It’s hard to believe we’re halfway through 2015-almost time to think about purchasing W-2s and 1094-C and 1095-C papers. Almost, but not quite.
Now is the perfect time to look at the fringe benefits you provide to your employees. This specific taxation is a main focus of the IRS right now, and they recently conducted several free webinars to review the taxability of fringe benefits.
In general, anything you give to your employees is taxable unless the IRS specifically exempts it. Cash and cash equivalents are always taxable, such as that $50 gift card you gave to the employee of the month. These are taxable at the time that they are given to the employees, in the pay period they are received.
The good news is that some items are exempt, such as (controversially) cell phones. If used primarily for business, cell phones are no longer considered listed property and can be excluded from income. Additionally most health care plans are exempt and, if Section 125 Cafeteria Plan applicable, FICA exempt.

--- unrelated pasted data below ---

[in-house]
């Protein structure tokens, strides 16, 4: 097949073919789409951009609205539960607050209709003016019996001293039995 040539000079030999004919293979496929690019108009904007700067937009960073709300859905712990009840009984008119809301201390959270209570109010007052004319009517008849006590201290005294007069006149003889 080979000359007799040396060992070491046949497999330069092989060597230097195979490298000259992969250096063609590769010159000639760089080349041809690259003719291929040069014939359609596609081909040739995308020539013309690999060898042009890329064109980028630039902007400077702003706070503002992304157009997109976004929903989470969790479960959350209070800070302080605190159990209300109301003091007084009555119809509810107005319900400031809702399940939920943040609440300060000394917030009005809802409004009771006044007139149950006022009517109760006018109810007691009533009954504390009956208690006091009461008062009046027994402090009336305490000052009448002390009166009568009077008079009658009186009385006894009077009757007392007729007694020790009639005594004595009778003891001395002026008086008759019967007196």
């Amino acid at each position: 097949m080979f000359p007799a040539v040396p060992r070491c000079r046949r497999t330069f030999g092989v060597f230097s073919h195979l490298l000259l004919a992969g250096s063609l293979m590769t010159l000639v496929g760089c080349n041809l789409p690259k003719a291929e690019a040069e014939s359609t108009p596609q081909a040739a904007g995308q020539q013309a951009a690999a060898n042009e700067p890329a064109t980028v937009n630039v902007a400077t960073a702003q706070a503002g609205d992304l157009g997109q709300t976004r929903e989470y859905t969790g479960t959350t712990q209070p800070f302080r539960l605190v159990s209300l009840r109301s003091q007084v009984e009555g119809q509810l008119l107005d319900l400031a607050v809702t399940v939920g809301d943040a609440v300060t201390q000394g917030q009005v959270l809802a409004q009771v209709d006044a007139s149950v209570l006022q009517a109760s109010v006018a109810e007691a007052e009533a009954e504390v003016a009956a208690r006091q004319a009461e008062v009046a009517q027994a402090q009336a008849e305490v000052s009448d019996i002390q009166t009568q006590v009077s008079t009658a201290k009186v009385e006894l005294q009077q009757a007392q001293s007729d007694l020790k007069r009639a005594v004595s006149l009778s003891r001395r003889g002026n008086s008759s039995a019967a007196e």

Company cars have a couple of calculation methods: standard mileage and the lease valuation rule. Refer to IRS publication 15-B for more information on valuation methods and inputted income requirements.
Moving expenses, the amounts paid under an accountable plan (IRS Publication 521), are also exempt. An example is the money paid to the third party moving company on a qualified move, including storage up to 30 days. An item that is not exempt is house hunting, such as travel to the new location prior to moving-again, this is taxable when given.
You may notice a reference to de minimis items in the IRS code. These items can be nontaxable but, by definition, are of little importance and may be difficult to adequately track. Be careful-cash and cash equivalents are never de minimis. Furthermore, the IRS does not assign a dollar amount to de minimis items, so general practice and recommendation is to consider most items not specifically exempted by the IRS as taxable.
Again, now is an excellent time to review your procedures and controls to ensure proper timing and taxation of fringe benefits. The IRS looks closely at these items, so it’s always good to be prepared.